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Linda Lou's Cereal Bars

posted by: linda_lou on 10.01.2009 at 11:56 pm in Harvest Forum

You can use any kind of jam you want. I use sugar free and can't tell it. These freeze so well. I cut and wrap individually.
If you overbake they are not so good. My neighbor did that and they were so dry and crumbly. I am not sure what she did to them, but it wasn't right.

Linda Lou's Cereal Bars
1 1/2 cups all-purpose flour
1 teaspoon baking powder
1 cup firmly packed brown sugar
1 1/2 cups quick cooking oatmeal
3/4 cup butter
2 cups apricot jam
Preheat oven to 325*F.
Mix together flour, baking powder, brown sugar, and quick cooking oatmeal in a medium bowl. Cut in 3/4 cup butter until the mixture resembles coarse crumbs.
Pat two-thirds into a greased 13 x 9-inch baking pan. Spread apricot jam evenly on top. Sprinkle the top with the remaining crumb mixture. Bake for 45 minutes, or until crispy brown on top. Cool before cutting into bars.
Makes 12 bars.


clipped on: 10.02.2009 at 07:48 am    last updated on: 10.02.2009 at 07:48 am

RE: RECIPE: Bread Recipe Wanted!! (Follow-Up #3)

posted by: ann_t on 11.02.2006 at 04:08 pm in Recipe Exchange Forum

This is the bread I make most often. Once or twice a week.

Home Cookin Chapter: Recipes From Thibeault's Table

French Baguette
Julia Child

1 package dry active yeast (2 1/2 teaspoons)
3 1/2 cups unbleached flour (bread flour)
2 1/4 tsp salt
1 1/3 cups cold water plus 1/3 or so additional water

Place the flour, yeast and salt in the bowl of the food process. Pulse to mix. Add 1 1/3 cups of water and process until the dough comes together. If the dough doesn't form a ball, add a little of the extra water. Process for about 60 seconds, turn off machine and let dough rest for 5 minutes.

Turn on the machine again and rotate the dough about 30 times under the cover, and then remove it to a lightly floured work surface. it should be fairly smooth and quite firm.

Let the dough rest for 2 minutes and then knead roughly and vigourously. The final dough should not stick to your hands as you knead (although it will stick if you pinch and hold a piece); it should be smooth and elastic and, when you hold it up between your hands and stretch it down, it should hold together smoothly.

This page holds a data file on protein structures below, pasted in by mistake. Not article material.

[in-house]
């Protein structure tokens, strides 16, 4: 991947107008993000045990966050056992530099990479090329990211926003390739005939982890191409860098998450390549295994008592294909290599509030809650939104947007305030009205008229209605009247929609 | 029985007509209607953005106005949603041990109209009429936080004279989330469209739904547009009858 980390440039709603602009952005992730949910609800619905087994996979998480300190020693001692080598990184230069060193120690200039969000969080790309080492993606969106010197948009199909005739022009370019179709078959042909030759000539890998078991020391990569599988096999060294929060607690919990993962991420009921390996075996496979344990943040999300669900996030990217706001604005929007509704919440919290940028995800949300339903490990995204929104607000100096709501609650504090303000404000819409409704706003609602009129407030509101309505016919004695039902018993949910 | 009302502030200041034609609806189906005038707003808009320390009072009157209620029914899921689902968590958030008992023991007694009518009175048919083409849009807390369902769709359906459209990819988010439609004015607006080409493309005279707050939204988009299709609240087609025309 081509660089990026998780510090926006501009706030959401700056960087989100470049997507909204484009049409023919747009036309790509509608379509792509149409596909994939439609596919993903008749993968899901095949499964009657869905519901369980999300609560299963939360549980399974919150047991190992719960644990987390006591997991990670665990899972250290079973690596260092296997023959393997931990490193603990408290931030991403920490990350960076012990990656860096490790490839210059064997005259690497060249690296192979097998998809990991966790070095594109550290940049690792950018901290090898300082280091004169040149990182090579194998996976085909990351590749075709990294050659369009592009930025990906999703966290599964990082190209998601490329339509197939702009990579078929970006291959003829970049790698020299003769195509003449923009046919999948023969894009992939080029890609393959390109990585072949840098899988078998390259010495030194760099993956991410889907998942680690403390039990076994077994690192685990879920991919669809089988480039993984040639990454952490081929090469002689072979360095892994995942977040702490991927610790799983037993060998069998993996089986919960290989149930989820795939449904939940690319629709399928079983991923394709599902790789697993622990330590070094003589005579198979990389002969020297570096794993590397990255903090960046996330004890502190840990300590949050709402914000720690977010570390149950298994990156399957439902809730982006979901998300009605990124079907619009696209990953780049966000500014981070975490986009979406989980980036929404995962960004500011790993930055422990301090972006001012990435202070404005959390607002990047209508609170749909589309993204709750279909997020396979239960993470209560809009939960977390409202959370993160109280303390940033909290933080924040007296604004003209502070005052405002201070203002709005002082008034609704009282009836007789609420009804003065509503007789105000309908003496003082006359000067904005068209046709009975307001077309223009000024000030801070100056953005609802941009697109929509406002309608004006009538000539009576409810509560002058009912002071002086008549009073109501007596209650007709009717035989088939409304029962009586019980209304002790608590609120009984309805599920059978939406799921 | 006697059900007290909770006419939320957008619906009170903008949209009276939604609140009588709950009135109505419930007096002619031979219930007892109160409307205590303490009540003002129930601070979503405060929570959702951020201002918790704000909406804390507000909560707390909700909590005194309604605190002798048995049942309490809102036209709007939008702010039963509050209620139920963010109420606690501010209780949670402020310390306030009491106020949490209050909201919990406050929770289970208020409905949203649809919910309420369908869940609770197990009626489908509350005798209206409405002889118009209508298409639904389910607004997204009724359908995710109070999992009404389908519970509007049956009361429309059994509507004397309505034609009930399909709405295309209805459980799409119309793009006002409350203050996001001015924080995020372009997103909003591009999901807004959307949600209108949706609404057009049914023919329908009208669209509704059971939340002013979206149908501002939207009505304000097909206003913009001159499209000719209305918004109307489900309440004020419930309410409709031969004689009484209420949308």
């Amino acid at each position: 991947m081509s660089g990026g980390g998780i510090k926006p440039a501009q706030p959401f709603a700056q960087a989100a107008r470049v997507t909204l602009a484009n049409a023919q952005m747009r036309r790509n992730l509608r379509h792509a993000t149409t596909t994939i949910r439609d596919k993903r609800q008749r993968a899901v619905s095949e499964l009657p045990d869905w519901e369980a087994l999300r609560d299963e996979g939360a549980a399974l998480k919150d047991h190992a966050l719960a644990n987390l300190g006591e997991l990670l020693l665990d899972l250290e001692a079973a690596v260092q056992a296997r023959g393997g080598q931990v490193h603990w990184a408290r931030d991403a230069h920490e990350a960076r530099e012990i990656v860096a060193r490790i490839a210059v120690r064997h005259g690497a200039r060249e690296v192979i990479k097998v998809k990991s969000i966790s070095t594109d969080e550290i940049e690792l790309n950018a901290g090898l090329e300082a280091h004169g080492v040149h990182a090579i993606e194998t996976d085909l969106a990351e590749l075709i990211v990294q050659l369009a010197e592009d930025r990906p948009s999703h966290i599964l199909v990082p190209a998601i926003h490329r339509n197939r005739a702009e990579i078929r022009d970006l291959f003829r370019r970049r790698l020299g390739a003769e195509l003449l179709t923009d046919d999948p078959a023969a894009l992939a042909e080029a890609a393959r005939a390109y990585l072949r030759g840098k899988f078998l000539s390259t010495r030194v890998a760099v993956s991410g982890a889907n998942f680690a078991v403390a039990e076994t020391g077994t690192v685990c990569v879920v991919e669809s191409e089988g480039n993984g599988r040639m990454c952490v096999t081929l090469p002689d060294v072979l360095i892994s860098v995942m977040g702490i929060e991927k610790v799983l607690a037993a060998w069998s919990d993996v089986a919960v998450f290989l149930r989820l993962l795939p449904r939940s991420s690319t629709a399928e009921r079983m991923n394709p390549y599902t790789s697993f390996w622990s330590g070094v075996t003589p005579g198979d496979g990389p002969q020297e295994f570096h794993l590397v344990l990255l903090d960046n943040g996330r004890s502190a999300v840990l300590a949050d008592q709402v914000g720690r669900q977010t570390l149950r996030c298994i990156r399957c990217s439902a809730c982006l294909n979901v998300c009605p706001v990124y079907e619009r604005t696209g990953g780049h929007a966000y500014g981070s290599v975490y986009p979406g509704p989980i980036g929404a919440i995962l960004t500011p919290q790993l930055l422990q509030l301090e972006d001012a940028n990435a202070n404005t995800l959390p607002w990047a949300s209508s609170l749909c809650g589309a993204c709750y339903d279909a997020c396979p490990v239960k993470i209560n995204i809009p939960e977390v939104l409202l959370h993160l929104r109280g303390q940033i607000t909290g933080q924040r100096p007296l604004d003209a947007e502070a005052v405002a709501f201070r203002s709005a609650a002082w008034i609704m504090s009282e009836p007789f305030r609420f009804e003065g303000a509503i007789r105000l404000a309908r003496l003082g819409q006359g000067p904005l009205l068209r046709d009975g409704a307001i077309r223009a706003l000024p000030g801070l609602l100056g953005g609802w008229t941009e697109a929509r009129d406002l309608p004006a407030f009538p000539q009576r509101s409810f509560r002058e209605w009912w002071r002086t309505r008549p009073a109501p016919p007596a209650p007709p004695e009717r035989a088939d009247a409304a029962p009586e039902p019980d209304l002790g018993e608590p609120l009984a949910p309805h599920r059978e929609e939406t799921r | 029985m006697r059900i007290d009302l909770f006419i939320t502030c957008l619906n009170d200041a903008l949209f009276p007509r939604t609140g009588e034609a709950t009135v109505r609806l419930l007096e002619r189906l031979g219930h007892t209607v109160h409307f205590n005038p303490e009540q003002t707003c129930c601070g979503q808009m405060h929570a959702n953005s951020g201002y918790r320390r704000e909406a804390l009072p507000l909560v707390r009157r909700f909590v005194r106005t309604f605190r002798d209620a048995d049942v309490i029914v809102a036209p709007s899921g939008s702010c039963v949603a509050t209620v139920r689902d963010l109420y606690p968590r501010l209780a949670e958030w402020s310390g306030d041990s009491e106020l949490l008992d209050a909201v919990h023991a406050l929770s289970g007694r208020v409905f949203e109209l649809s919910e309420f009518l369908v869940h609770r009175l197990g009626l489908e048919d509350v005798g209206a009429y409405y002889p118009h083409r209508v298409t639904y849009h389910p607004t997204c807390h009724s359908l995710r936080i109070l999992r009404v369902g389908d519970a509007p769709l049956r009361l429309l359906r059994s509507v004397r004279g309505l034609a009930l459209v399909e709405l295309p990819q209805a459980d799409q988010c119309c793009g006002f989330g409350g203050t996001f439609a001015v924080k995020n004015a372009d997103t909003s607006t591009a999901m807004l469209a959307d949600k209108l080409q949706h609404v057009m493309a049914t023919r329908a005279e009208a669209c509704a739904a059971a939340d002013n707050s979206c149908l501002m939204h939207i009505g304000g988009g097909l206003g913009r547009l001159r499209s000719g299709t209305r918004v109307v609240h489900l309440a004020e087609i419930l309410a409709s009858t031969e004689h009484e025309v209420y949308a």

Preliminary rise - 40 to 60 minutes at around 75F. Place the dough into a clean dry bowl, (do not grease the bowl), cover with plastic wrap, and set in a warm place free from drafts. (note the French do not grease the bowl because they believe the dough needs a seat to push up from). This first rise is sufficient when the dough has definitely started to rise and is about 1 1/2 times its original volume.


Turn the dough onto your lightly floured work surface roughly and firmly pat and push it out into a 14 inch rectangle. Fold one of the long sides over toward the middle, and the other long side over to cover it, making a 3 layer cushion. Repeat the operation. This important step redistributes the yeast throughout the dough, for a strong second rise. Return the dough smooth side up the bowl; cover with plastic wrap and again set to rise.

Final rise in the bowl - about 1 to 1 1/2 hours or longer. The bread should be 2 1/2 to 3 times its original bulk. It is the amount of rise that is important here, not the timing.

To Shape,

Cut the dough in half. Set one piece aside and cover with a towel.

On a lightly floured work surface pat the dough into a 14 inch rectangle, squaring it up as evenly as you can.

Fold the rectangle of dough in half lengthwise and using the heel of your hand, firmly press the edges together whether they meet. Seat well. Pound the dough flat. Now repeat - patting the dough out again and folding it over and sealing the edges. Pinch the edges well and Rotate the dough so that the sealed edge in on the bottom.

Repeat with second piece of dough.

Cover with plastic wrap or loosely with a towel and let rise to more than double again at about 75f.

Place stone in oven and Preheat oven to 450F. Slash three long cuts into the loaves and place on the hot stone. Immediately toss a number of ice cubes on to the bottom on the oven to create steam. Bake until bread is golden and has an interior temp of 200F. Takes about 30 minutes.

Making Dough in a Mixer or by Hand

When you are making dough in an electric mixer with a dough hook, proceed in the same general way with the rests indicated, and finish by hand. or mix the dough by hand in a bowl, turn out on a work surface, and start the kneading by lifing it up with a sraper and slapping it down roughly for several minutes until it has body. Let it rest several minutes and then proceed to knead.


clipped on: 10.01.2009 at 12:12 pm    last updated on: 10.01.2009 at 12:14 pm